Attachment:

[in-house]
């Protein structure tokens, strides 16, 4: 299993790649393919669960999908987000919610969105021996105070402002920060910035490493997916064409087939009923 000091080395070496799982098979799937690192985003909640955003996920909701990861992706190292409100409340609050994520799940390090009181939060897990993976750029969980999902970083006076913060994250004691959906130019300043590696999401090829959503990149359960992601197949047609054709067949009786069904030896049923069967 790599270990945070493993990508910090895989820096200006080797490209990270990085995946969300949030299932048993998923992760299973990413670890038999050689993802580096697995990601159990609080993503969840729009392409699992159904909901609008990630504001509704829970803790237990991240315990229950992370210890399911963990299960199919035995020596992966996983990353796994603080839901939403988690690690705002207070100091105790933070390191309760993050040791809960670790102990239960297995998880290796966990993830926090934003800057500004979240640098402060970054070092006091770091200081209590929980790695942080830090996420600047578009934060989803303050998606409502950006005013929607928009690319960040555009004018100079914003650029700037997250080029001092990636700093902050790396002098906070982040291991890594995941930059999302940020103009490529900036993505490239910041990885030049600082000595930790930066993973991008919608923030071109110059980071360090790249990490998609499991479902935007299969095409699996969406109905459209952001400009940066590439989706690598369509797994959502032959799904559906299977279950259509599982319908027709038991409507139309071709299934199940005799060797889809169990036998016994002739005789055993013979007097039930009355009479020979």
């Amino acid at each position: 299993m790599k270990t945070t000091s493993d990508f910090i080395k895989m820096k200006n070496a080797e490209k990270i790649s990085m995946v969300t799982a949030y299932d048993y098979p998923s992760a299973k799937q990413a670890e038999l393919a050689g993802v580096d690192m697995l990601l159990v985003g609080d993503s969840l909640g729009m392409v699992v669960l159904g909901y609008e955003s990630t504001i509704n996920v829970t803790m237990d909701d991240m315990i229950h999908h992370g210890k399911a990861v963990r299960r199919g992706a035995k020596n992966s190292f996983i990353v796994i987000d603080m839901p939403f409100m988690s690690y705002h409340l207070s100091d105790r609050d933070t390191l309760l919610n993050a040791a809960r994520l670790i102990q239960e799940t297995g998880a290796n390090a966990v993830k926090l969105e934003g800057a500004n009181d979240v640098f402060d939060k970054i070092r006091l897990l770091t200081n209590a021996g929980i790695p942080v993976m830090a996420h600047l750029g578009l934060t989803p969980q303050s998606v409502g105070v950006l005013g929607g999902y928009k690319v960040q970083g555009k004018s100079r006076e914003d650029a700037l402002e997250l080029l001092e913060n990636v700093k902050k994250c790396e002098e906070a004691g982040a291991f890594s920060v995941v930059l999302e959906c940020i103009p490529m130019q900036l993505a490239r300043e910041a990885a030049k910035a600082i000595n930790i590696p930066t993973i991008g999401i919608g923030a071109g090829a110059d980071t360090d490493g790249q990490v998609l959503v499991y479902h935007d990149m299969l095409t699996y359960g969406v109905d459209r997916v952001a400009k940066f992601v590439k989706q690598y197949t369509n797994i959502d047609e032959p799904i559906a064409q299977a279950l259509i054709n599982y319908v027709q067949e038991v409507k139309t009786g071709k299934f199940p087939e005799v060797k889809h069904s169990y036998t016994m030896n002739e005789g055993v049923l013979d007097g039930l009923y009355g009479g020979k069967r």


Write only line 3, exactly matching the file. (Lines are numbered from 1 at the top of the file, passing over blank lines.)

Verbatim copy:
């Amino acid at each position: 299993m790599k270990t945070t000091s493993d990508f910090i080395k895989m820096k200006n070496a080797e490209k990270i790649s990085m995946v969300t799982a949030y299932d048993y098979p998923s992760a299973k799937q990413a670890e038999l393919a050689g993802v580096d690192m697995l990601l159990v985003g609080d993503s969840l909640g729009m392409v699992v669960l159904g909901y609008e955003s990630t504001i509704n996920v829970t803790m237990d909701d991240m315990i229950h999908h992370g210890k399911a990861v963990r299960r199919g992706a035995k020596n992966s190292f996983i990353v796994i987000d603080m839901p939403f409100m988690s690690y705002h409340l207070s100091d105790r609050d933070t390191l309760l919610n993050a040791a809960r994520l670790i102990q239960e799940t297995g998880a290796n390090a966990v993830k926090l969105e934003g800057a500004n009181d979240v640098f402060d939060k970054i070092r006091l897990l770091t200081n209590a021996g929980i790695p942080v993976m830090a996420h600047l750029g578009l934060t989803p969980q303050s998606v409502g105070v950006l005013g929607g999902y928009k690319v960040q970083g555009k004018s100079r006076e914003d650029a700037l402002e997250l080029l001092e913060n990636v700093k902050k994250c790396e002098e906070a004691g982040a291991f890594s920060v995941v930059l999302e959906c940020i103009p490529m130019q900036l993505a490239r300043e910041a990885a030049k910035a600082i000595n930790i590696p930066t993973i991008g999401i919608g923030a071109g090829a110059d980071t360090d490493g790249q990490v998609l959503v499991y479902h935007d990149m299969l095409t699996y359960g969406v109905d459209r997916v952001a400009k940066f992601v590439k989706q690598y197949t369509n797994i959502d047609e032959p799904i559906a064409q299977a279950l259509i054709n599982y319908v027709q067949e038991v409507k139309t009786g071709k299934f199940p087939e005799v060797k889809h069904s169990y036998t016994m030896n002739e005789g055993v049923l013979d007097g039930l009923y009355g009479g020979k069967r």